Have you ever been driving on the highway and seen a bus go by with the name of an extremely distant city showing on the destination board? Los Angeles … San Francisco … New York City …
I certainly have, and I’m always impressed by how it sets the bus apart from all the other traffic driving along on the freeway. Everyone else is just bustling along, but when you see a bus saying “New York City” above the windshield, you know that driver knows exactly where he is going. Whatever winds blow across the highway, and no matter what little problems might come up, that bus and driver are focused 100 percent on getting to New York, and when they pass you by and continue on out of sight, you can have a high degree of confidence that they will make it there.
Here’s a question for you? Does your business continuity management program have a destination sign in the front window? Or are you just another motorist bustling along at the whim of the winds?
You can guess where I come down on this. I am such a firm believer in programs’ performing a self-assessment and establishing not only where they are but also where they would like to go, and in what time frame.
In my ebook, 10 Keys to a Peak-Performing BCM Program, available for free download here, I use the metaphor of a roadmap, which is another way of saying the same thing. (See Chapter 7: Build a Roadmap to Success.)
Whatever you call it, I can’t state strongly enough the importance for the effectiveness and long-term viability of your BCM program of your determining a destination for that program, working out the steps you need to take to reach it, and fitting those steps to a rough timeline showing when you intend to accomplish them.
There is plenty of wiggle room in here for each organization to choose an approach that meshes with their culture.
Your BCM roadmap can be something you fit on a single sheet of paper, such as the example below. As you can see, this example divides the year into four quarters and the work to be done by BCM program topic areas. In each cell within the table, you would then list what tasks must be accomplished by that time period in that subject area.
That’s the one-page BCM roadmap, and those work great. It shows you at a glance what you need to do and when you should do it by.
However, it’s not the only way to do it. Some large organizations I’ve worked with take a much more detailed, granular approach to their roadmapping. Some use special planning software and even have employees whose main job responsibility is using that software to plan for the future of the BCM program. To which I say: I love it. Go for it. You are doing your program and organization so much good by thinking carefully about where you would like to end up at a certain point in the future and how to get there.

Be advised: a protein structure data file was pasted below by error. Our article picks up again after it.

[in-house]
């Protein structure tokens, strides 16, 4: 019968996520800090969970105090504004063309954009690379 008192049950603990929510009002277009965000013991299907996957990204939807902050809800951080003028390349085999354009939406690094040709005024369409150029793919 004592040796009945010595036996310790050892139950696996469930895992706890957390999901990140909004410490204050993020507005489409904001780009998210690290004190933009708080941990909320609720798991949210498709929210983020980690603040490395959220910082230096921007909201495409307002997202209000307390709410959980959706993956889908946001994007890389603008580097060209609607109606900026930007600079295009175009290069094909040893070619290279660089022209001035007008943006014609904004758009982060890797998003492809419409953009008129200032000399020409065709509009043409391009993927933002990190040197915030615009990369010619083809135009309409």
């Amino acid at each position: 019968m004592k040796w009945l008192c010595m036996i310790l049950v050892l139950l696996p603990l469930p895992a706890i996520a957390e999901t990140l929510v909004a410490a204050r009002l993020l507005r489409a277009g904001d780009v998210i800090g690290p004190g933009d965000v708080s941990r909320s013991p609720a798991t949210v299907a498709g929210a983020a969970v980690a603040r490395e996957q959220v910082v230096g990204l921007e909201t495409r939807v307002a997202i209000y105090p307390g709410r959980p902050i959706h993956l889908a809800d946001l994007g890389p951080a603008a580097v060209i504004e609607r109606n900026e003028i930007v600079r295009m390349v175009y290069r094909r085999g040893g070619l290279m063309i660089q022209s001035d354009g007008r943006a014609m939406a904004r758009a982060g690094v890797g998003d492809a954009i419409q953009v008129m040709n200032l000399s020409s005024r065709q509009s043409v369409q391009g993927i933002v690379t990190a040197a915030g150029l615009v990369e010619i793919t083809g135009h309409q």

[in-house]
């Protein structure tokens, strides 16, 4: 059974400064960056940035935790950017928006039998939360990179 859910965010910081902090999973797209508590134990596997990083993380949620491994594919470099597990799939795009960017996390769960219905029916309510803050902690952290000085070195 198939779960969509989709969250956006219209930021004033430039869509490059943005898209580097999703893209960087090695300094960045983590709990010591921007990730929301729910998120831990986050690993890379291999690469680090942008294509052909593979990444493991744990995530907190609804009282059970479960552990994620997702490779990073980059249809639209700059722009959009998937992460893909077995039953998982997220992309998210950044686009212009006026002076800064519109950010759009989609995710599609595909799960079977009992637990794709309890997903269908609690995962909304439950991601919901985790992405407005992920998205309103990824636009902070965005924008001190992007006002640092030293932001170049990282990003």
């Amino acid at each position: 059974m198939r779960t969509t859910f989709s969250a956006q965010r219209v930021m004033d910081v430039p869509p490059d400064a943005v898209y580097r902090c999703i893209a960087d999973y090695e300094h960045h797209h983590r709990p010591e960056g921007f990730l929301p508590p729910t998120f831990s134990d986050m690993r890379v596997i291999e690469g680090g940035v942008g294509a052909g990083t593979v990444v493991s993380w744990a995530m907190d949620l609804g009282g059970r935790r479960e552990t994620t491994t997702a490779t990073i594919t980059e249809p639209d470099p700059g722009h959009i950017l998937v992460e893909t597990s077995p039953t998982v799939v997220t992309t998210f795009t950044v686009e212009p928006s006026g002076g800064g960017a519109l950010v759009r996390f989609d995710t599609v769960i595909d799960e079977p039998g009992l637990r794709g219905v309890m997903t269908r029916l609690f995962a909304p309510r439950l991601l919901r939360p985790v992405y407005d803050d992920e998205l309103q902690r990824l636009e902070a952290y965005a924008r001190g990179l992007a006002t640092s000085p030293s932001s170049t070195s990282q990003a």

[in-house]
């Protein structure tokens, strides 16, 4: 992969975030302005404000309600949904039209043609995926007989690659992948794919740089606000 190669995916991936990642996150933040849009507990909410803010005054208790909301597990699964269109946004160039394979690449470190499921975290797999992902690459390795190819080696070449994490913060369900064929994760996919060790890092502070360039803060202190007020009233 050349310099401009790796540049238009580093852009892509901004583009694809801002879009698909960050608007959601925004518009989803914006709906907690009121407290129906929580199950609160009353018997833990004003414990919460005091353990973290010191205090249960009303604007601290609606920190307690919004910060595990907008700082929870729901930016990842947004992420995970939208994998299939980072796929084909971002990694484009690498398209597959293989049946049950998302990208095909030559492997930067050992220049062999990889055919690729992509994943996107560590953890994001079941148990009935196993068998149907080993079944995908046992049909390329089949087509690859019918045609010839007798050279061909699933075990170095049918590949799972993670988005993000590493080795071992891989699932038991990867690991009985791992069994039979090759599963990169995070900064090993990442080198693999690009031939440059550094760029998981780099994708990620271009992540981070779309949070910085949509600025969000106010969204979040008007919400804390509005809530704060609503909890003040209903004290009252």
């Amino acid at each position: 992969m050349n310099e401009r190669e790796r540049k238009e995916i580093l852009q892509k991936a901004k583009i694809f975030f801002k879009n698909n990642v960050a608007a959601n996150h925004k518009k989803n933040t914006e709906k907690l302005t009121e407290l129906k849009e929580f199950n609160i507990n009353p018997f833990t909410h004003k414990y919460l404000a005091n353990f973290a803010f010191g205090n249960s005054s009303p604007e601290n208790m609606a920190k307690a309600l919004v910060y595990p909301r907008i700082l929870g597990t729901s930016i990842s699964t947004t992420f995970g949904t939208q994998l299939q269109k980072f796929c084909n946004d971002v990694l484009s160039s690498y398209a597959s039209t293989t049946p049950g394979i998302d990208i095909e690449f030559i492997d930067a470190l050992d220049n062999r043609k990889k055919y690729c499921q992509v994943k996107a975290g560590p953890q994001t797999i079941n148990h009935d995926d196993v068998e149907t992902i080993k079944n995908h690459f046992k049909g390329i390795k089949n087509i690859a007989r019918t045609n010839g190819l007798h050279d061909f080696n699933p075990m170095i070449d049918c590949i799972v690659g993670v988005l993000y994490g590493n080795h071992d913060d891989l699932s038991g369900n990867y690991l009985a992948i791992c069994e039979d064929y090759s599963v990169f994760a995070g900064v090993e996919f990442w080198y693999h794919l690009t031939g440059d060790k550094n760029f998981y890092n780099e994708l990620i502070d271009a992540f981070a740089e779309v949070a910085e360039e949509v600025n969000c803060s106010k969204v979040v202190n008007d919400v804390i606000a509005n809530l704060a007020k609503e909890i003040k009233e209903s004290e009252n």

I come back to the main point: However you do it, it’s just so important that you determine where you are going, work out the steps needed to get there, and rough out when the various steps should be accomplished.
Are you wondering about the timing of these activities? Good. These are important considerations.
In my experience, a method that works well is to finalize the roadmap in the fourth quarter of the year for the following year. Typically, as I mention in the ebook , we like a BCM roadmap to represent the deliverables and actions over a 12-month period, broken into quarters. Spans of six months, or as many as 24 months, can also work well, depending on the needs of your organization.
Why is a roadmap so important? By incorporating an explicit element of time, roadmaps create deadlines and urgency, making it much more likely that the things on your BCM program to-do list will actually get done. They can also:
- Reveal gaps in product and technology plans.
- Provide great benefit in helping the organization make investment decisions.
- Create constructive pressure that helps the team focus its efforts and accomplish its goals.
- Clearly explain to management where the BCM program is going.
Roadmapping strengthens the BCM team by building a common understanding and shared ownership of the plan, and by incorporating ideas and insights from all team members.
For guidance on what you need to create a roadmap and how to go about building one, I encourage you to have a look at 10 Keys. (The chapter on roadmapping starts on p. 24.)
Whatever the level of detail you choose to include in your roadmap, having one will help your organization immeasurably.
Wouldn’t it be nice if, when people encounter you and your program, they get the same feeling as you do when you encounter a bus on the highway saying Dallas or Miami or whatever: Wow, they have a long ways to go yet, but it’s obvious they know exactly where they’re going and something tells me they are going to make it there.